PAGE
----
China has continued to ignore a 2016 Hague agreement and claims the South China Sea in its entirety.
The government of Filipino President Rodrigo Duterte has fired off a stern warning to China regarding the natural resources in the South China Sea region.
The Philippines foreign ministry vows that the country will not shy away from going to war over the disputed region. The official, on Monday, stated that there are several “red lines” or actions – if crossed or taken – would be deemed unacceptable resulting in an aggressive response from Manila.
“Nobody can extract natural resources there on their own,” foreign secretary Alan Peter Cayetano said. “The president has declared that. If anyone gets the natural resources in the West Philippine Sea-South China Sea, he will go to war.”
The secretary took the opportunity to allay fears and addressing criticism by stressing that the Philippines has not lost a single inch of territory to China during the Duterte administration, and if it is proven otherwise, he will demit office.
“I challenge anyone of them. Whatever their professions are – justice, politician, newsman, journalist – if we lost a single island during Duterte’s time, I will pack my bags, go home and I will not serve the public in any elected or appointed position.”
Cayetano further elaborated that among the territorial issues discussed, with China, were construction activities at a disputed shoal and the unilateral extraction of oil and gas in the region.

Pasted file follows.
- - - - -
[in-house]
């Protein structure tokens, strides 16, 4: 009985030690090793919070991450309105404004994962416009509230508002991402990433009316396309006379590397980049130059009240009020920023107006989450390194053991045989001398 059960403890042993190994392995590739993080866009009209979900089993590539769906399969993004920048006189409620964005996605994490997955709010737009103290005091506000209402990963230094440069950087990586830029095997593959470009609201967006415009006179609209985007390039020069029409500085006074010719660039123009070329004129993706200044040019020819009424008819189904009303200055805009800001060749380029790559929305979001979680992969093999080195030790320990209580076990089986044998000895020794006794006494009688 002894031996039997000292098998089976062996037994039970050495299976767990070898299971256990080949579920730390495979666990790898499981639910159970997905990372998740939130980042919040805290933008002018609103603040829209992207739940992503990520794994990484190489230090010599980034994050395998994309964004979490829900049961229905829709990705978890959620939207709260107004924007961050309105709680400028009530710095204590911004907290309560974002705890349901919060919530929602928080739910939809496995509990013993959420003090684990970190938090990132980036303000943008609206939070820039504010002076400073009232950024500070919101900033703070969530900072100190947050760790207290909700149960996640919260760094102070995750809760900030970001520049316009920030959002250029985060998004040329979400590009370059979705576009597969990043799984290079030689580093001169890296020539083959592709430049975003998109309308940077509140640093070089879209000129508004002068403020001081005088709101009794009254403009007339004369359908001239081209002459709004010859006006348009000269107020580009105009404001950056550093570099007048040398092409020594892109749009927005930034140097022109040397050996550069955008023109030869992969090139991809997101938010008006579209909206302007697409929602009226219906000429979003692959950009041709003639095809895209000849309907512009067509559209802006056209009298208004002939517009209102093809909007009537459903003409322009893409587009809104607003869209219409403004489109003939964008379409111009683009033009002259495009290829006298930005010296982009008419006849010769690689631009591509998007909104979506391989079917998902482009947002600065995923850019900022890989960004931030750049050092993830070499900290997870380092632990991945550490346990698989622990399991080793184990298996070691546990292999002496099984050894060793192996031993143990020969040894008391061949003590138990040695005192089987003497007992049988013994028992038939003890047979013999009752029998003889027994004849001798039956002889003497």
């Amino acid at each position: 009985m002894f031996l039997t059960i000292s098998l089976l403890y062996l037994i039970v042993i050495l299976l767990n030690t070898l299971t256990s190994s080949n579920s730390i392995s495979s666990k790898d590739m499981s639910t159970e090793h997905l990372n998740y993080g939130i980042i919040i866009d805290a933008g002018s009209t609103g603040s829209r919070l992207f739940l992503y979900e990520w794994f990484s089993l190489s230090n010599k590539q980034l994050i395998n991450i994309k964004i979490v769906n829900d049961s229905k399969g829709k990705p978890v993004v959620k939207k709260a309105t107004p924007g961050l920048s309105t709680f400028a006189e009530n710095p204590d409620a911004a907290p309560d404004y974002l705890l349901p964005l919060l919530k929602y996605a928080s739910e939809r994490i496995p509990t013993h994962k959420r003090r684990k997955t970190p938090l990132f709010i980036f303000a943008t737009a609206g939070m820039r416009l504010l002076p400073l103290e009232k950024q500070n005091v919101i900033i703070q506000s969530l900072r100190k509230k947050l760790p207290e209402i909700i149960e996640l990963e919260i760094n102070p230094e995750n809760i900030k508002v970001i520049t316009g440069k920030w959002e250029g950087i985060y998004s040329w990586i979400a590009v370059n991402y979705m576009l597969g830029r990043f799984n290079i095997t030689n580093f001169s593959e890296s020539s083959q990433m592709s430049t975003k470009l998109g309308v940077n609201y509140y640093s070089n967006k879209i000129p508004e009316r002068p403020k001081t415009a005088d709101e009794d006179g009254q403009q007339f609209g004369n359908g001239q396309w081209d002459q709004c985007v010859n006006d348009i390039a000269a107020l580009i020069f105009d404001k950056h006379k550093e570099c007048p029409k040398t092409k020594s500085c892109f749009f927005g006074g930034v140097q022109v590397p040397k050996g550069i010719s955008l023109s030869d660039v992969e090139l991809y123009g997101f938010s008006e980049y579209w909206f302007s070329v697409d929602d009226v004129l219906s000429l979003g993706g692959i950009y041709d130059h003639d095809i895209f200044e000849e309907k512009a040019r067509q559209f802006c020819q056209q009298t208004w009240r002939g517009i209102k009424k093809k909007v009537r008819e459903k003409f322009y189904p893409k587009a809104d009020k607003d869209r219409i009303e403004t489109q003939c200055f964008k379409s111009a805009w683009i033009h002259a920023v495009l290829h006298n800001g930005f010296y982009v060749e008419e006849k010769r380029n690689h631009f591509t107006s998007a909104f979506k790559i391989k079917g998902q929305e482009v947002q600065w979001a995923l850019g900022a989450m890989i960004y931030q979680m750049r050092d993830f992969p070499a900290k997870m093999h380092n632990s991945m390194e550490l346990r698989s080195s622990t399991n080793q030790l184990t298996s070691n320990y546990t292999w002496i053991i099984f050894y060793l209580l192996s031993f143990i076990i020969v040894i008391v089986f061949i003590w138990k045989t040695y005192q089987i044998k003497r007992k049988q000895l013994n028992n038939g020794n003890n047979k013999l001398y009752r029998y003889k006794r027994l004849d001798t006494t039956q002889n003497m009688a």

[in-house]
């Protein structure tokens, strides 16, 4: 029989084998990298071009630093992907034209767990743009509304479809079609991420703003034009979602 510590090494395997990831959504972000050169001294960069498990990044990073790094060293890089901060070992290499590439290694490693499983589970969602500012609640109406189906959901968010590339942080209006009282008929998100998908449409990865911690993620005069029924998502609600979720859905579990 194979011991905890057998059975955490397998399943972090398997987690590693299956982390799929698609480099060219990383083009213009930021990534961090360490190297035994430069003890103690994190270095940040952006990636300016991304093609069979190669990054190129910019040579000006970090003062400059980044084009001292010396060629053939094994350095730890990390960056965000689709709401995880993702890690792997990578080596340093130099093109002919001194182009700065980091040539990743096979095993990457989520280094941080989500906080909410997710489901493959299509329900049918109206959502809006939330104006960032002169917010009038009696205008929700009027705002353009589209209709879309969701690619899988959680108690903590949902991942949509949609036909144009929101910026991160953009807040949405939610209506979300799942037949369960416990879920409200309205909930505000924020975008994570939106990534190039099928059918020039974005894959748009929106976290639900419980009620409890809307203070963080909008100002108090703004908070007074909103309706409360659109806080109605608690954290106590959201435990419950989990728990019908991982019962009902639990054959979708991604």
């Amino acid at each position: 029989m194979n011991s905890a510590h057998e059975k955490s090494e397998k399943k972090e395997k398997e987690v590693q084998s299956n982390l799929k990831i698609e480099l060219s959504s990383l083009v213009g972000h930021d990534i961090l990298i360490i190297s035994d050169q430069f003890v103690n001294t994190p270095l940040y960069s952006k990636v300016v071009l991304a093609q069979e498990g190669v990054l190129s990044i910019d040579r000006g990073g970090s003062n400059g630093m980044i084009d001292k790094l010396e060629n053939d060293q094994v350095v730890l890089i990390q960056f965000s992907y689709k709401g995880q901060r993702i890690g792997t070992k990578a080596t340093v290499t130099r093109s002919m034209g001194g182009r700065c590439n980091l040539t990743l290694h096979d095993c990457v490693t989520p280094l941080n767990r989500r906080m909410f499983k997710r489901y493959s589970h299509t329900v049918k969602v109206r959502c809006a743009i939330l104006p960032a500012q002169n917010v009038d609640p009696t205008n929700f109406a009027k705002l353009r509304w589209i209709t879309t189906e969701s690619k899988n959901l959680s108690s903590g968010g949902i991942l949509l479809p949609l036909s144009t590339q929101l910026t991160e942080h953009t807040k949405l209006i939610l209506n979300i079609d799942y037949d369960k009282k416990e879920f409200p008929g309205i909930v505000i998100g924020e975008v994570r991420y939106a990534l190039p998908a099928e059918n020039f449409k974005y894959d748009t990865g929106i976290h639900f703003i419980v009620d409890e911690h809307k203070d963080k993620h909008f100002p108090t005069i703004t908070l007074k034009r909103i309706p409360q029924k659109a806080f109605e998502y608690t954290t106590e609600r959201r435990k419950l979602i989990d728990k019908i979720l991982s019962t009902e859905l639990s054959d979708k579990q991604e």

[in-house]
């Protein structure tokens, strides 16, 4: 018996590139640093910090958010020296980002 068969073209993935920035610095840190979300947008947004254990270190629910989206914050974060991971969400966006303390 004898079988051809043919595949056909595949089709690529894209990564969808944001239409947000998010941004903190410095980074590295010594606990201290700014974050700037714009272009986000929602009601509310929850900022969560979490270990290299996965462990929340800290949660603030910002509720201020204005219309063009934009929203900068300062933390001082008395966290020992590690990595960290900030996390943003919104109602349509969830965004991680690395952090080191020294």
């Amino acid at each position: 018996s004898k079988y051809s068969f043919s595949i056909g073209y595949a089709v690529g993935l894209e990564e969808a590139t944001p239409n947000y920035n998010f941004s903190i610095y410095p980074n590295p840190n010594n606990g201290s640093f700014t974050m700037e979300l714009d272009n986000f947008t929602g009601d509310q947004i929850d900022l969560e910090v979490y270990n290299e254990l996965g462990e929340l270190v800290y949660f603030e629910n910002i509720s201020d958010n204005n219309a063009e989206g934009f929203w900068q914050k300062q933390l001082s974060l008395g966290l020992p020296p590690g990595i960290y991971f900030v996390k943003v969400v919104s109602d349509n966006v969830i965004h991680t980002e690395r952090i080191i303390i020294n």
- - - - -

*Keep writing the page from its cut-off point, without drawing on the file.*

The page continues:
But reports are that China has installed missile defence systems – on recently constructed islands in the South China Sea – prompting heavy criticism from anti-Duterte factions of the country, citing the president’s inaction in response to the undertaking.
Duterte previously declared that the Philippines could not afford to go to war with China and he would craft suitable strategies in foreign policies, specifically taking steps to boost Chinese trade, investment and infrastructure funds.
“It is not the policy of this administration to engage in megaphone or microphone diplomacy, and announce each and every action, unless announcing it is beneficial to us,” Cayetano said.
Critics, on the other hand, claim Duterte’s “defeatist” approach has emboldened China, which has been increasingly assertive in the potential oil- and gas-rich waterway.
The foreign secretary remains resolute saying both the Philippines and China have set rules, relating to the South China Sea dispute, which must be respected by either party.
“We have to build trust. They said some red lines, we said some red lines.”
However, China has continued to ignore a 2016 Hague agreement and claims the South China Sea in its entirety, deploying missile systems on Fiery Cross Reef, Mischief Reef and Subi Reef.
A United Nations-backed tribunal declared that Fiery Cross Reef is a rock, Mischief Reef is part of the exclusive economic zone and continental shelf of the Philippines and Subi Reef is a low-tide elevation.
The ruling adds that China’s occupation of and construction activities on Mischief Reef violate UN Convention on the Law of the Sea provisions concerning artificial islands and structures.
China has downplayed the deployment of missile systems stating that it “targets no one.”
Top Photo | A man and a child look at a picture showing the Fiery Cross Reef in the Spratly islands, in the disputed South China Sea, on display at the military museum in Beijing, July 27, 2017. (AP/Andy Wong)